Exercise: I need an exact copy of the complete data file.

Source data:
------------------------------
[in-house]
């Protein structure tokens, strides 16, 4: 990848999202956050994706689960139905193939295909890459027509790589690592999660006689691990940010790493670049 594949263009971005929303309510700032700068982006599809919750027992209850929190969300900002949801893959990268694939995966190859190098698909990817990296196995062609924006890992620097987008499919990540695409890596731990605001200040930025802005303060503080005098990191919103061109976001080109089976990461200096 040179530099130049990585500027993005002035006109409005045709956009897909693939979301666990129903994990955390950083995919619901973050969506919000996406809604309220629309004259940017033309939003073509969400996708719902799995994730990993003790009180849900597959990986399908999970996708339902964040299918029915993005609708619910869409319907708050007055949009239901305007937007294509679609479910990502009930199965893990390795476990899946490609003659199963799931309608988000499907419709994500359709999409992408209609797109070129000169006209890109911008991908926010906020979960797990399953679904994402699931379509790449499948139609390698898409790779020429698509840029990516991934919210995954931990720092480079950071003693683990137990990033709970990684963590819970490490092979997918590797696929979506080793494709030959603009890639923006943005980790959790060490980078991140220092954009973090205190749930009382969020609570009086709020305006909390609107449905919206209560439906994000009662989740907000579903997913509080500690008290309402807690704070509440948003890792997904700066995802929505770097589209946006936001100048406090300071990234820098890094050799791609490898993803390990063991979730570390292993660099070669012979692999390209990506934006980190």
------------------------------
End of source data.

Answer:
[in-house]
């Protein structure tokens, strides 16, 4: 990848999202956050994706689960139905193939295909890459027509790589690592999660006689691990940010790493670049 594949263009971005929303309510700032700068982006599809919750027992209850929190969300900002949801893959990268694939995966190859190098698909990817990296196995062609924006890992620097987008499919990540695409890596731990605001200040930025802005303060503080005098990191919103061109976001080109089976990461200096 040179530099130049990585500027993005002035006109409005045709956009897909693939979301666990129903994990955390950083995919619901973050969506919000996406809604309220629309004259940017033309939003073509969400996708719902799995994730990993003790009180849900597959990986399908999970996708339902964040299918029915993005609708619910869409319907708050007055949009239901305007937007294509679609479910990502009930199965893990390795476990899946490609003659199963799931309608988000499907419709994500359709999409992408209609797109070129000169006209890109911008991908926010906020979960797990399953679904994402699931379509790449499948139609390698898409790779020429698509840029990516991934919210995954931990720092480079950071003693683990137990990033709970990684963590819970490490092979997918590797696929979506080793494709030959603009890639923006943005980790959790060490980078991140220092954009973090205190749930009382969020609570009086709020305006909390609107449905919206209560439906994000009662989740907000579903997913509080500690008290309402807690704070509440948003890792997904700066995802929505770097589209946006936001100048406090300071990234820098890094050799791609490898993803390990063991979730570390292993660099070669012979692999390209990506934006980190």